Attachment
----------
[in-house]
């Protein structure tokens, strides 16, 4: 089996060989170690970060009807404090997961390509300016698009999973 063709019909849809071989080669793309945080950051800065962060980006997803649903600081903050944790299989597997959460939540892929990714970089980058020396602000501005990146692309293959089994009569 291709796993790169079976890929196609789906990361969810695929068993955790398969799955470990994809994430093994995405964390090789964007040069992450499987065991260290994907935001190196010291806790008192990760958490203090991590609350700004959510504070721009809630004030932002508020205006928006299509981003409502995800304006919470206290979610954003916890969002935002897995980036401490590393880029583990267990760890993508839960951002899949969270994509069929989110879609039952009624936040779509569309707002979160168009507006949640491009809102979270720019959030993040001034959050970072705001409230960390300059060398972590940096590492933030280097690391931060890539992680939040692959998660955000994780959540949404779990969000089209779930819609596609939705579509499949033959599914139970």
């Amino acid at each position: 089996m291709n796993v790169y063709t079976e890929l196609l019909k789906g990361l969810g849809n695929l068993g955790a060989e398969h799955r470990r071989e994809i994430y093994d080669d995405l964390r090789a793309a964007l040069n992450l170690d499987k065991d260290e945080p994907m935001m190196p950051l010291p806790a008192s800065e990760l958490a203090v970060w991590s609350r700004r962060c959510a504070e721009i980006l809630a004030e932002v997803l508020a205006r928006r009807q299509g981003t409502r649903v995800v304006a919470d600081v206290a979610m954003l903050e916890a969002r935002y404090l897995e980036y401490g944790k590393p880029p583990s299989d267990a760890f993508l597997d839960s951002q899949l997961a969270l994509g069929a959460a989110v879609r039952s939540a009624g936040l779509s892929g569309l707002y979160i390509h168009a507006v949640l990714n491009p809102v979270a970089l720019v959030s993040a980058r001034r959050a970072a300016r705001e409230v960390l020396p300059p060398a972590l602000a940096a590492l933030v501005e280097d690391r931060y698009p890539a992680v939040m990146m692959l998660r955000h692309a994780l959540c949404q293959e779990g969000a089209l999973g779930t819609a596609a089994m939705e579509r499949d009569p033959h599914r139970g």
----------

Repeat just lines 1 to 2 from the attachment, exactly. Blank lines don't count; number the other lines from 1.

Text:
[in-house]
């Protein structure tokens, strides 16, 4: 089996060989170690970060009807404090997961390509300016698009999973 063709019909849809071989080669793309945080950051800065962060980006997803649903600081903050944790299989597997959460939540892929990714970089980058020396602000501005990146692309293959089994009569 291709796993790169079976890929196609789906990361969810695929068993955790398969799955470990994809994430093994995405964390090789964007040069992450499987065991260290994907935001190196010291806790008192990760958490203090991590609350700004959510504070721009809630004030932002508020205006928006299509981003409502995800304006919470206290979610954003916890969002935002897995980036401490590393880029583990267990760890993508839960951002899949969270994509069929989110879609039952009624936040779509569309707002979160168009507006949640491009809102979270720019959030993040001034959050970072705001409230960390300059060398972590940096590492933030280097690391931060890539992680939040692959998660955000994780959540949404779990969000089209779930819609596609939705579509499949033959599914139970």